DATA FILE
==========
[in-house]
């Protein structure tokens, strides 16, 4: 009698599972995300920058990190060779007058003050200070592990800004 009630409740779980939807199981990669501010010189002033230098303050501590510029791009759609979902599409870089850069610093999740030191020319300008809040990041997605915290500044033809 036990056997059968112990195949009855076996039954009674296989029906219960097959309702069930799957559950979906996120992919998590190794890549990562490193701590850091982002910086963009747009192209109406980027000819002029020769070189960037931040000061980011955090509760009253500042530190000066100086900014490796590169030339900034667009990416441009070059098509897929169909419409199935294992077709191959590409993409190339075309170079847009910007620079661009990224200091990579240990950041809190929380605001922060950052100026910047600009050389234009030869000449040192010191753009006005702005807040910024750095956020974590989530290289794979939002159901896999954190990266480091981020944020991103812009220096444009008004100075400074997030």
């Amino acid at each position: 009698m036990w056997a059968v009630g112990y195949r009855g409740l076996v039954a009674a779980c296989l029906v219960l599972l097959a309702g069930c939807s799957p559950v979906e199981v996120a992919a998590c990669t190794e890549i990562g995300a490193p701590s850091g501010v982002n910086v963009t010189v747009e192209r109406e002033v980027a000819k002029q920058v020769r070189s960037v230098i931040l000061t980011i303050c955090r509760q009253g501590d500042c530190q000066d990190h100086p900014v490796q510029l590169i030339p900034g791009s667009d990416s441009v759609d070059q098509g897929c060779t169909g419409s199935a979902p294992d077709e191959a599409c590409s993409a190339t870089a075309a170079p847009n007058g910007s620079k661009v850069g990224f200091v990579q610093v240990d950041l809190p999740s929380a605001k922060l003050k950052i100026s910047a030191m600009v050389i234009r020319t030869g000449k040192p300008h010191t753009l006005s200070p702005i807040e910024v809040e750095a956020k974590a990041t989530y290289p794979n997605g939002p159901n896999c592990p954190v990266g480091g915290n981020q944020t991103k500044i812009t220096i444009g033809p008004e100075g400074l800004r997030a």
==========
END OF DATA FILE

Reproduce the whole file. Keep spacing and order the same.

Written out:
[in-house]
């Protein structure tokens, strides 16, 4: 009698599972995300920058990190060779007058003050200070592990800004 009630409740779980939807199981990669501010010189002033230098303050501590510029791009759609979902599409870089850069610093999740030191020319300008809040990041997605915290500044033809 036990056997059968112990195949009855076996039954009674296989029906219960097959309702069930799957559950979906996120992919998590190794890549990562490193701590850091982002910086963009747009192209109406980027000819002029020769070189960037931040000061980011955090509760009253500042530190000066100086900014490796590169030339900034667009990416441009070059098509897929169909419409199935294992077709191959590409993409190339075309170079847009910007620079661009990224200091990579240990950041809190929380605001922060950052100026910047600009050389234009030869000449040192010191753009006005702005807040910024750095956020974590989530290289794979939002159901896999954190990266480091981020944020991103812009220096444009008004100075400074997030």
């Amino acid at each position: 009698m036990w056997a059968v009630g112990y195949r009855g409740l076996v039954a009674a779980c296989l029906v219960l599972l097959a309702g069930c939807s799957p559950v979906e199981v996120a992919a998590c990669t190794e890549i990562g995300a490193p701590s850091g501010v982002n910086v963009t010189v747009e192209r109406e002033v980027a000819k002029q920058v020769r070189s960037v230098i931040l000061t980011i303050c955090r509760q009253g501590d500042c530190q000066d990190h100086p900014v490796q510029l590169i030339p900034g791009s667009d990416s441009v759609d070059q098509g897929c060779t169909g419409s199935a979902p294992d077709e191959a599409c590409s993409a190339t870089a075309a170079p847009n007058g910007s620079k661009v850069g990224f200091v990579q610093v240990d950041l809190p999740s929380a605001k922060l003050k950052i100026s910047a030191m600009v050389i234009r020319t030869g000449k040192p300008h010191t753009l006005s200070p702005i807040e910024v809040e750095a956020k974590a990041t989530y290289p794979n997605g939002p159901n896999c592990p954190v990266g480091g915290n981020q944020t991103k500044i812009t220096i444009g033809p008004e100075g400074l800004r997030a």